Known Johnson

June 21, 2005

Overlooked Alternatives: new releases for June 21, 2005

Filed under: Uncategorized — Tom @ 10:46 pm

Wow, what a quiet week for music, both new and reissued. As I’ve noted before, it’s a good week to pick up those things you didn’t get around to before.

New Releases

Schoolyard Heroes: Fantastic Wounds – I reviewed the young Heroes’ last album, The Funeral Sciences, last year and found it to be a refreshing change of pace from all the angsty teen melodrama that’s forced down music buyer’s throats. Tinges of metal-greats past such as Iron Maiden with a PJ Harvey-esque vocalist at the helm, this is certainly not aimed at the OC-loving crowd. I would expect more of the same on this new release.

Engineers – Self-titled debut from this UK act that I can’t find much about. You try looking up “engineers” on Google and see what you get – not much useful info on the band. AllMusicGuide provides some samples of their dreamy, slow-motion pop.

Reissues

Porcupine Tree: Up the Downstair – The first “real” Porcupine Tree album (On the Sunday of Life being a collection of oddities) gets a serious facelift more than a decade after it was first released. Steven Wilson, essentially the man behind the whole thing, wisely decided to replace the album’s cheap-sounding drum programming with real drumming courtesy of current PT drummer Chris Maitland, then extensively cleaned up the sound in general with a remix and a few spots of new guitar parts. The result is a stunningly powerful “new” album that easily stands up next to their latest release, Deadwing. This is one of those times when a reissue is a MUST-HAVE item for anyone who enjoys the band.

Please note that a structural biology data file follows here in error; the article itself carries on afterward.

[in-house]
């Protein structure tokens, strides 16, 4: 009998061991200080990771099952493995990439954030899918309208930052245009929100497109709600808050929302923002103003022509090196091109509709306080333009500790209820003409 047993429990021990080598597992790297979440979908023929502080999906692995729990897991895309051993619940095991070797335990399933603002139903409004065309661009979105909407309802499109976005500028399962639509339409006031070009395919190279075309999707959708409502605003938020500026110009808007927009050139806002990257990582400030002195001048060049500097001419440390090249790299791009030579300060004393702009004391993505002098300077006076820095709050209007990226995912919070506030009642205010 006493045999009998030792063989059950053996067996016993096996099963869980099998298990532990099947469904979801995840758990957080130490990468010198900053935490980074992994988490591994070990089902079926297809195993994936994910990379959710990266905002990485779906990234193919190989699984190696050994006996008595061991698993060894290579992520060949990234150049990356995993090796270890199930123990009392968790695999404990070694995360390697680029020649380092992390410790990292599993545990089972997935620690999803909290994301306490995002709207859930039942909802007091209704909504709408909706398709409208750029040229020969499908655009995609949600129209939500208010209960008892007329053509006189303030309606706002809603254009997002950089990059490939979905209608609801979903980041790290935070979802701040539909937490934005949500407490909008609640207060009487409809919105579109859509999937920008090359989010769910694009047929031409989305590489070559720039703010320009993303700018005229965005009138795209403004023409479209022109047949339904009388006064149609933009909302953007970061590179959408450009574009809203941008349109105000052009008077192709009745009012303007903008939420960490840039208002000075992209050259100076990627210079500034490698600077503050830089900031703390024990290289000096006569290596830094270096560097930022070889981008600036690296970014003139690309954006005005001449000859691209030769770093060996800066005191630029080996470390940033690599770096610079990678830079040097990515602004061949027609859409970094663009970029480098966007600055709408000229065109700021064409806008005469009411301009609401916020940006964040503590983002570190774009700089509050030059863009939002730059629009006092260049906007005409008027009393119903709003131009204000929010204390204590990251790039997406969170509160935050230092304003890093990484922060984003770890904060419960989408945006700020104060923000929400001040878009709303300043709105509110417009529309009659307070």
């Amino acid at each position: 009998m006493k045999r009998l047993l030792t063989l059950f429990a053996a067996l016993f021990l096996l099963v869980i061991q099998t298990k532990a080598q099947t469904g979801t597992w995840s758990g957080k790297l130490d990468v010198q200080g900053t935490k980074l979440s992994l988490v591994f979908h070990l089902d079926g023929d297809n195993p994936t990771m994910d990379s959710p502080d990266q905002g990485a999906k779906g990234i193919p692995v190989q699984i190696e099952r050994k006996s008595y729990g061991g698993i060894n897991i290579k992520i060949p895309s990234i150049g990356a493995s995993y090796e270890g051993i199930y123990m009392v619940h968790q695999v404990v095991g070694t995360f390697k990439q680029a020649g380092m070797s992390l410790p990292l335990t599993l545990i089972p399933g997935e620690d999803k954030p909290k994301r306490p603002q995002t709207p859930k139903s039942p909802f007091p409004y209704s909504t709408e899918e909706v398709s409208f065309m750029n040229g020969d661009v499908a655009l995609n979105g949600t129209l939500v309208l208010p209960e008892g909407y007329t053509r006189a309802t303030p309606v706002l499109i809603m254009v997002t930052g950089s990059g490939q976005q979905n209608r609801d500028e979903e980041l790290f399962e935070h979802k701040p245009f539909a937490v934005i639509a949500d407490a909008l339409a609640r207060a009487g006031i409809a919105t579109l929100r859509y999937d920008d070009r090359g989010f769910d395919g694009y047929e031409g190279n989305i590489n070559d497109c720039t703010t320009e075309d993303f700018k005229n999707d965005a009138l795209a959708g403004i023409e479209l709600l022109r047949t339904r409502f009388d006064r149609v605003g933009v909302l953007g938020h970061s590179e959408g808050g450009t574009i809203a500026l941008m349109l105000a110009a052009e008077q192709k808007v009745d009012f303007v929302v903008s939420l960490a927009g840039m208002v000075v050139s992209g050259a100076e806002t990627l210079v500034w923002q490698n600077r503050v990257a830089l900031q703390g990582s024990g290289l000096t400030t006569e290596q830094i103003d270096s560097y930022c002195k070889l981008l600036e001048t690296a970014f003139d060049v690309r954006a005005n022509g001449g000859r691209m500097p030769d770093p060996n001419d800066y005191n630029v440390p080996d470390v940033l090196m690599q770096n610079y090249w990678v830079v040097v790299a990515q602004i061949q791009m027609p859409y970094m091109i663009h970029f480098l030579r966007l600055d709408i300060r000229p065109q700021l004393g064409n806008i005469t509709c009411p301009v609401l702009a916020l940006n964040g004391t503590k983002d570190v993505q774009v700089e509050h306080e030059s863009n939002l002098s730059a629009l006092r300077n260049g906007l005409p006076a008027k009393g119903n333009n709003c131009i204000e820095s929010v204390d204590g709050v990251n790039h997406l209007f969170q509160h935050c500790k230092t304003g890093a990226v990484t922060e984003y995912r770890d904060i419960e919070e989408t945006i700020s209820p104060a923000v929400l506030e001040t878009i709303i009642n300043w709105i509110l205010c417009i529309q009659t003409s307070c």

Bruce Dickinson: Tattooed Millionaire (Deluxe), Balls to Picasso (Deluxe), Skunkworks (Deluxe), Accident of Birth (Deluxe), Chemical Wedding (Deluxe), and Alive – Hot on the heels of his extremely strong new album, Tyranny of Souls (reviewed here by Blogcritics’ MuzikMan,) Sanctuary shoves out a load of good stuff for fans by adding a bunch of non-album stuff to each previous solo release. The best thing about these is that they went all out – these are separate discs with a significant amount of extra stuff in most cases. The only offerings that differ from the rest are the more recent Chemical Wedding, which simply gets three tracks tacked on to the end of the album, and Alive, which is a repackaging of Bruce’s two live releases (the double CD Alive in Studio A and the single disc Scream for Me Brazil) into one cheap package. Each album has been remastered and features extra artwork and liner notes plus a nice glossy slipcase for the jewelcases. I picked up my favorite Dickinson album today – the overlooked Skunkworks – and can vouch for the package’s greatness. Disc two has all of the single b-sides that I could never find, plus the equally hard to find Skunkworks Live 4-track live EP that I also never found. The bonus non-album tracks are surprisingly fun – opener “I’m in a Band with an Italian Drummer” showcase’s the band’s humor and a surprisingly successful nod to Frank Zappa while “R101” is an obvious ode to Led Zeppelin’s acoustic side. Definitely a good deal and a highly recommended upgrade for Maiden and Dickinson fans alike. Now if only we could get him to release the long-out-of-print videos Dive Dive Live and the Japan-only Skunkworks Live on DVD . . .

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